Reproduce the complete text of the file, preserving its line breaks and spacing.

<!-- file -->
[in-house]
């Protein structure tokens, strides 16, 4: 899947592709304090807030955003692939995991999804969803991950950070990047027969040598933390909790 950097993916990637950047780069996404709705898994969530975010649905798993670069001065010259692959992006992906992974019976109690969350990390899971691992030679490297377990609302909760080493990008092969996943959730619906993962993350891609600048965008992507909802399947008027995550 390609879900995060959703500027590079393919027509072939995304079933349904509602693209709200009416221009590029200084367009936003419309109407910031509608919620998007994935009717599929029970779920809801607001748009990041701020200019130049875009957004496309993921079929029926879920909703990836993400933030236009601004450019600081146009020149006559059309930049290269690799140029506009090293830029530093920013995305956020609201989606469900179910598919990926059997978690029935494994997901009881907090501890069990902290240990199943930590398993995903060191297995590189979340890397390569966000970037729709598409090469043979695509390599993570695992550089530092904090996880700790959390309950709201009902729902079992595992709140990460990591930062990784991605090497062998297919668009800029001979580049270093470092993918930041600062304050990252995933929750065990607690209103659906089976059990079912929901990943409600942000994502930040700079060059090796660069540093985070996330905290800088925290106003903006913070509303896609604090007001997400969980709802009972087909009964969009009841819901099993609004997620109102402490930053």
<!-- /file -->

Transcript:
[in-house]
């Protein structure tokens, strides 16, 4: 899947592709304090807030955003692939995991999804969803991950950070990047027969040598933390909790 950097993916990637950047780069996404709705898994969530975010649905798993670069001065010259692959992006992906992974019976109690969350990390899971691992030679490297377990609302909760080493990008092969996943959730619906993962993350891609600048965008992507909802399947008027995550 390609879900995060959703500027590079393919027509072939995304079933349904509602693209709200009416221009590029200084367009936003419309109407910031509608919620998007994935009717599929029970779920809801607001748009990041701020200019130049875009957004496309993921079929029926879920909703990836993400933030236009601004450019600081146009020149006559059309930049290269690799140029506009090293830029530093920013995305956020609201989606469900179910598919990926059997978690029935494994997901009881907090501890069990902290240990199943930590398993995903060191297995590189979340890397390569966000970037729709598409090469043979695509390599993570695992550089530092904090996880700790959390309950709201009902729902079992595992709140990460990591930062990784991605090497062998297919668009800029001979580049270093470092993918930041600062304050990252995933929750065990607690209103659906089976059990079912929901990943409600942000994502930040700079060059090796660069540093985070996330905290800088925290106003903006913070509303896609604090007001997400969980709802009972087909009964969009009841819901099993609004997620109102402490930053």